Leading the charge toward a green new world was former German Chancellor Angela Merkel. Not only did she shut down coal plants, but she shut down Germany’s nuclear power plants. And then she retired from the scene before the consequences of her absurd policies caused financial pain. 

Now, American natural gas is bailing out Europe, but how long will that last.

An unspoken pillar of Merkelism is its touching faith in the power of markets to compensate somehow for the irrationalities of public policy.

This week, European energy prices have been mercifully moderating thanks to LNG cargoes, a product of America’s fracking boom, being diverted on the high seas from Asian ports to European ones.

As for renewable energy, it might be renewable, but it is also unreliable. The state of Texas, not a place you associate with climate change hysteria, found itself with a very large problem last winter when the windmills froze over:

And yet the U.S. is not immune to these pathologies. Texas discovered as much in last winter’s epic blackouts. After the state chose for decades to throw money at renewables rather than freeze-proof its energy infrastructure, the out-of-state power supplies that were supposed to be its insurance policy never materialized. 

California has the same problem, and rolling blackouts. The same will eventually arrive at our doors in New York City:

Ditto California, which invested in renewables rather than fireproof its grid and now is beyond out-of-state rescue. Its citizens suffer recurrent intentional blackouts to reduce fire risk. One of these winters, the Northeast will experience its own calamitous outages due to its refusal to authorize the gas pipelines and power plants needed to support a crowd-pleasing rush to renewables.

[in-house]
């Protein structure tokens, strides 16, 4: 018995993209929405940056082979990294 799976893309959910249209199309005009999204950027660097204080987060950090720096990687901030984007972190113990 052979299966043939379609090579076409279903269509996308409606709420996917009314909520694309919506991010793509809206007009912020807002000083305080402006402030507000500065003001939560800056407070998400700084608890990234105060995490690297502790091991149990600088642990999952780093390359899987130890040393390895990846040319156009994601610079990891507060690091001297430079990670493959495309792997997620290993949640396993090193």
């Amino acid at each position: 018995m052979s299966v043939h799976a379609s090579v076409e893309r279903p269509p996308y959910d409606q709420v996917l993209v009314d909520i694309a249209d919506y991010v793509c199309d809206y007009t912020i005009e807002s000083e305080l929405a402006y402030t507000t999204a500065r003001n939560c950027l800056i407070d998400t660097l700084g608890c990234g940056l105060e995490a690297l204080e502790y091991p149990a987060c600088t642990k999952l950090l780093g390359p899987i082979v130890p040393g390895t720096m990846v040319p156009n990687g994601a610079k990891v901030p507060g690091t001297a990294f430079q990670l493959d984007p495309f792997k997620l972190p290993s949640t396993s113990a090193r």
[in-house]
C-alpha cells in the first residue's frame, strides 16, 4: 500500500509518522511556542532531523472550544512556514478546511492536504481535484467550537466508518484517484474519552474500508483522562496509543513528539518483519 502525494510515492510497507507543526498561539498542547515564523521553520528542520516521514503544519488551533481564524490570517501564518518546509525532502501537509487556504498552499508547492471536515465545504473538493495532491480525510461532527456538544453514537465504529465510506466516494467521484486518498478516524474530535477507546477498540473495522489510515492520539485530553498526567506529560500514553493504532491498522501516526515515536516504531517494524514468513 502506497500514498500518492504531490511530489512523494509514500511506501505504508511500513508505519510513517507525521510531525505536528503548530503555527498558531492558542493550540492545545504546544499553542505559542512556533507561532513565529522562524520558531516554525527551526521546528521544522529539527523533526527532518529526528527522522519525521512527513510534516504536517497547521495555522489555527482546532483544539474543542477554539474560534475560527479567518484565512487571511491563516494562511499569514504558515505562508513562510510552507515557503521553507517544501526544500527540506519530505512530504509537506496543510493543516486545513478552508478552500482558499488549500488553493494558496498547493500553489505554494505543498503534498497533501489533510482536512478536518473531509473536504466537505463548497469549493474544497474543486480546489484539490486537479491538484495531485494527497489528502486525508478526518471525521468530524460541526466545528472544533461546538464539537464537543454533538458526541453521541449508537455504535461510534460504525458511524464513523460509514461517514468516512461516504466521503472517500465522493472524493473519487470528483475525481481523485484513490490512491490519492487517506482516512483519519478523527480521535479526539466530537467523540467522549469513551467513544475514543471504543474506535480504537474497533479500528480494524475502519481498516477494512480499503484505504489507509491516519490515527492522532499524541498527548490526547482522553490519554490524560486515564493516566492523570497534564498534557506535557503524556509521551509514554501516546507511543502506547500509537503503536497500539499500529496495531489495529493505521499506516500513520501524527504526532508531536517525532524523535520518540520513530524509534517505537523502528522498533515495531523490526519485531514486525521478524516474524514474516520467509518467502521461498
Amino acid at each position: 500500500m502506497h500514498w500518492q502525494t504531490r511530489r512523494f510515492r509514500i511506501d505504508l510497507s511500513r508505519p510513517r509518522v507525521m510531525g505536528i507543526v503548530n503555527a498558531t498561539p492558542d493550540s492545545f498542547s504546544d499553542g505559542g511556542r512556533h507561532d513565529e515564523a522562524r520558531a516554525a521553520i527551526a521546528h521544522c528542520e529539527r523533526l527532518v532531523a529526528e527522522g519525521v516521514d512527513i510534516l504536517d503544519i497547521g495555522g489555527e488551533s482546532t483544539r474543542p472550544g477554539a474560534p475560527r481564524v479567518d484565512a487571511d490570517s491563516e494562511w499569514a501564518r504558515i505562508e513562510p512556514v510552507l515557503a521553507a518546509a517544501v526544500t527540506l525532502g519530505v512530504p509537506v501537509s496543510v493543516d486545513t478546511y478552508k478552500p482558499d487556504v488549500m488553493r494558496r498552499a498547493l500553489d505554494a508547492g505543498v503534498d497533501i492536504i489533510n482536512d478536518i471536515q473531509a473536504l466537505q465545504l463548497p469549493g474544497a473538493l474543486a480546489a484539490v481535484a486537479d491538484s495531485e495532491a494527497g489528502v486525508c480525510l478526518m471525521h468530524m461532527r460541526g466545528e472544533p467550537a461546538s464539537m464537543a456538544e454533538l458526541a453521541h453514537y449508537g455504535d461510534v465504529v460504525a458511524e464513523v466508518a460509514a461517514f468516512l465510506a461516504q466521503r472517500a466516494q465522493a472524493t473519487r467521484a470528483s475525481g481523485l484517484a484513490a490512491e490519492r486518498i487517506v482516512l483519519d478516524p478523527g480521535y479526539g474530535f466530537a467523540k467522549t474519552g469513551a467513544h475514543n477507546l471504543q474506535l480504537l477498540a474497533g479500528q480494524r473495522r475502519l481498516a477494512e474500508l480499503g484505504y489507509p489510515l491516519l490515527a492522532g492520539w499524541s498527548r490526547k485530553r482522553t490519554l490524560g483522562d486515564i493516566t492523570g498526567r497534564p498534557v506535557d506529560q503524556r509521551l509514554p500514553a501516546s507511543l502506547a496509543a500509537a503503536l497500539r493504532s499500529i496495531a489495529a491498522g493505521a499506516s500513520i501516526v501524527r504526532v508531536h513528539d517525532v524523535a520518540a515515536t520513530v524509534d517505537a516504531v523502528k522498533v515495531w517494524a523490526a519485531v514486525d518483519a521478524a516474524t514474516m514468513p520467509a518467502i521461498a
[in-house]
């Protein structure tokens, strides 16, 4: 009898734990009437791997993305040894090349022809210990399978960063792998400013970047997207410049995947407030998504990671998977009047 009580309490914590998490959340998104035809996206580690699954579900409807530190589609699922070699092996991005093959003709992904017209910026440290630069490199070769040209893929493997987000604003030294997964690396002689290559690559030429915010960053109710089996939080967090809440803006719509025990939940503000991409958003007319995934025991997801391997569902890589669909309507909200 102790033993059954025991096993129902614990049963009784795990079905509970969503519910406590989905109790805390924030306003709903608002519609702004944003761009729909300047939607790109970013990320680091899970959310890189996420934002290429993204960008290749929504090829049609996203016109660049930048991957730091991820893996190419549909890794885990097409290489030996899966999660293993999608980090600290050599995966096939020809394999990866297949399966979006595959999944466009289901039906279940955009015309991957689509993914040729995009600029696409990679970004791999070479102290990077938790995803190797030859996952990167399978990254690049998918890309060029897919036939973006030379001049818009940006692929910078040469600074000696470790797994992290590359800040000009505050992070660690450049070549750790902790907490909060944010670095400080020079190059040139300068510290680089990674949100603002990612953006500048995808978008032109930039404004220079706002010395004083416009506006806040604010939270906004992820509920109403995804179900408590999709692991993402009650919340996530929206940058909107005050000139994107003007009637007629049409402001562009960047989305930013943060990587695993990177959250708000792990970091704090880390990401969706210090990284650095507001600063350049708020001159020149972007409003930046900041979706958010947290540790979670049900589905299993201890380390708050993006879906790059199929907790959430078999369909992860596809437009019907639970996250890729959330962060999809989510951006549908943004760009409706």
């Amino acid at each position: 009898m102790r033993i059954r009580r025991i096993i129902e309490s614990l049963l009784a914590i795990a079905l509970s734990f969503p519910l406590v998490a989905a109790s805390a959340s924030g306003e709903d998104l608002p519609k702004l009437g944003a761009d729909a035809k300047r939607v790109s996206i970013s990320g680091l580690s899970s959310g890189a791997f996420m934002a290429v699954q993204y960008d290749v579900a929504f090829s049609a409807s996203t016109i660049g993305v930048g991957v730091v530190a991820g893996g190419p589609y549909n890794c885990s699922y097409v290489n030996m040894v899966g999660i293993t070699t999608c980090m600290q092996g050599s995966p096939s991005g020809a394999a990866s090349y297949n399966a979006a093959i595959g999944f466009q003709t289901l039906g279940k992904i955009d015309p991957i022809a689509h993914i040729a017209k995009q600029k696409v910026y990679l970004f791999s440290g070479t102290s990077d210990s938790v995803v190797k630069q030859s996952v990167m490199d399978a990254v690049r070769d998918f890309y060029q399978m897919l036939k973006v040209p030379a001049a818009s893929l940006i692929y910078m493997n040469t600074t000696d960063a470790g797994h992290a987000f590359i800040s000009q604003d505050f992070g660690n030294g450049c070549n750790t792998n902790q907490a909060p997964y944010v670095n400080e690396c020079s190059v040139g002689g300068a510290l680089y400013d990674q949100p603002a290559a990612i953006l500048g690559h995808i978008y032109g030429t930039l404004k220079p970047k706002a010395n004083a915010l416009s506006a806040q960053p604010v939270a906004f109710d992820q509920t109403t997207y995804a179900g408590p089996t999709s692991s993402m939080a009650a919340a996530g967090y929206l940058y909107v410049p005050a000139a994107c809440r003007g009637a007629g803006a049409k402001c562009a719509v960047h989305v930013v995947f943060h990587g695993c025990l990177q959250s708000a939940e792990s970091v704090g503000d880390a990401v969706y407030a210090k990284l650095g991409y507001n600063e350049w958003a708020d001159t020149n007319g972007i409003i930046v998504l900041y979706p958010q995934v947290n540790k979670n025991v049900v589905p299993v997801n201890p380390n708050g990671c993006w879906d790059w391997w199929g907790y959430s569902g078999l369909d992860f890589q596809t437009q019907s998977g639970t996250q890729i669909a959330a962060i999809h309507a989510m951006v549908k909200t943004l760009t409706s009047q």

Simply put, Jenkins argues, when government fails the movement toward populism accelerates. And it tends toward conspiracy theories, because who would possibly believe that the people who are running government are just plain stupid. In truth, it's easier to deal with evil than it is to deal with stupid.

Sophisticated state failure is an unadmitted father of the Western world’s drift to populist politics. Recall how the convoluted financial-system meltdown and bailouts of 2008 gave rise to the tea party and birtherism, how the resulting rise of Trumpism spawned the countervailing Russia-collusion panic. A new culture war is blossoming over Covid policy. The worst always rise to the top in such situations: progressives who believe that with enough coercion utopia is in reach; discombobulated middle-class voters whose soured faith in government curdles into technicolor conspiracy theories.

A lot more of this may be on the way if the developed world keeps playing Russian roulette with its energy supply, a vital underpinning of a modern society and foundation of every voter’s well-being.

Other parts of the world are paying sanctimonious lip service to the need for renewable energy, all the while building more coal plants and more nuclear plants. Is the Western obsession with climate change just another sign of a civilization sinking into terminal decadence?


BobJustBob said...

The last six years has lowered my conspiracy theory threshold considerably.

Mark Matis said...

Will Jews tolerate any such thing? Who do YOU think owns St. Greta?